Download

Good naming rules for modular elements?

Hey,

So I’m working on a modular building environment set for the marketplace, and having a BIG problem figure out how to actually naming all my darn elements. For example, having several wall sections, some with cutouts for doors and windows, and in different styles, what kind of naming should I use, without ending up with either long names (which at least are descriptive), or short names (which is practical, but less readable).
Currently I have something like:

SM_wall_w_doorhole_A_A, SM_wall_w_doorhole_A_B ect.
SM_wall_A_B, SM_wall_B_B

I want to have some descriptive names, but afraid that it might not be readable, as long labels will just be cut off, and then it’s useless, for example the example above could end up showing as thumbnail and the name like this:

SM_wall_w_doorho… , SM_wall_w_doorho…

Which would make it hard to see what is what. Any good advice on how to name the different parts?

It might be good to try following the official suggested name convention as I would imagine its the most familiar for other people. https://wiki.unrealengine.com/Assets_Naming_Convention

Yeah, those I’m all fine with, but that’s more about prefix and such, not about what would be good naming conventions for the descriptive names themselves. That’s the ones I’m struggling with, because I want them to be meaningful to other people then just to myself.

I think it mostly depends on what you and/or your team can understand. I think the only “rule” is that it stays consistent.

Personally I’m using “SM_<TILESET><ROOM/TYPE><ASSET><Identifier>” for my tileset based assets.

  • So, for instance, I’ll put which “level” they’re for in TILESET, like, Crypt, Dungeon, *Brothel *or whatever it is.
  • Then I’ll put it into a segment, like HallwaySmall, HallwayLarge, RoomShort, RoomTall, Entry, TortureChamber, etc.
  • Then I’ll name the ASSET something like, *Wall, WallDoor, WallDblDoor, WallCorner, WallAlcove, Floor, FloorInset, FloorDownSteps *and so on.
  • The Identifier I use less often, and that’s normally just an extra bit on the end if there’s multiple versions of the same “asset”, like if there Light1 & Light2, ColumnSimple & *ColumnOrnate *or DblDoorR & DblDoorL.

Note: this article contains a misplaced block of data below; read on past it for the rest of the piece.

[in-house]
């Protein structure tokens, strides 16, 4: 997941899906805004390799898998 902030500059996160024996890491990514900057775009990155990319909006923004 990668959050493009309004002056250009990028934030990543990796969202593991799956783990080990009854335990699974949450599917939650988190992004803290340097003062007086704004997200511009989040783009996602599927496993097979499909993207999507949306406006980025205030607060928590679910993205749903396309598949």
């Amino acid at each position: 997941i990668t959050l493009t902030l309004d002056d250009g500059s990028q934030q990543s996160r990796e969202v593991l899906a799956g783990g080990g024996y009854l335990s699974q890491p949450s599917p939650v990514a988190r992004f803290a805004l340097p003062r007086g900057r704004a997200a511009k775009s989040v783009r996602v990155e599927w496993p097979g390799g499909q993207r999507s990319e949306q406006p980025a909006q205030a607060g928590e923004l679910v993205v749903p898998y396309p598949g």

It’s really subjective in the end. Use whatever you can keep track. Some people like ridiculously long names and other’s like incredibly short ones. I personally fall somewhere in the middle and try to find a descriptive balance, but that’s not for everyone. shrug

Cheers, I’ll take that under advisement, I guess I should write down some rules for me to follow, and since I was going to include a excel sheet with all the elements and some properties so you can get an overview of the elements (such as optimal hole cutouts for windows ect), I might be able to get some ideas about what is the best way to get it consistent.

Basically what Panicintrinsica said.

I personally like to find ‘groups’ for my stuff and work my way through the name by sorting them in more and more precise descriptions of the area the asset is used in.

Yeah, and actually related to that, how about the folder structure, I noticed that some just put everything into the root Meshes, Textures and Materials, and others split it up into folders with the object name, and have mesh, textures and materials for that model in there, such as a table or chair, while others split it up into categories, like /Walls/ , /Floors/ ect, for each main group. I personally like the last way the best, avoid too many sub folders, but have some base categories.

I use something similar to this.



**Content Directory**
- Environments
-- Dungeon/Level
--- Tiles
---- Skins
--- Clutter
---- Skins
--- Objects
---- Source
----- Skins
---- Doors
---- Lights
---- Destructibles
--- Effects
--- SFX

The “Skins” folders are where I’ll dump any textures that are mesh-specific along with their materials. I do that mostly because once they’re setup and applied to the mesh I never really care about them again unless I notice something wrong with them, and then it’s still easy enough to track it down by just keeping the name straight on everything.

Basically I like to group things based around where they’re used. If an object is only used in one tileset, then it’ll be grouped in that environments Objects folder rather than the global Objects folder.

Again I think this is personal preference . As far as I know, and someone correct me if I am wrong, the directory structure does not have any performance implications, just workflow ones. You can really just do whatever is easiest to keep track of. This is how I like to work, but I’m sure that structure will be absolutely maddening to some other people.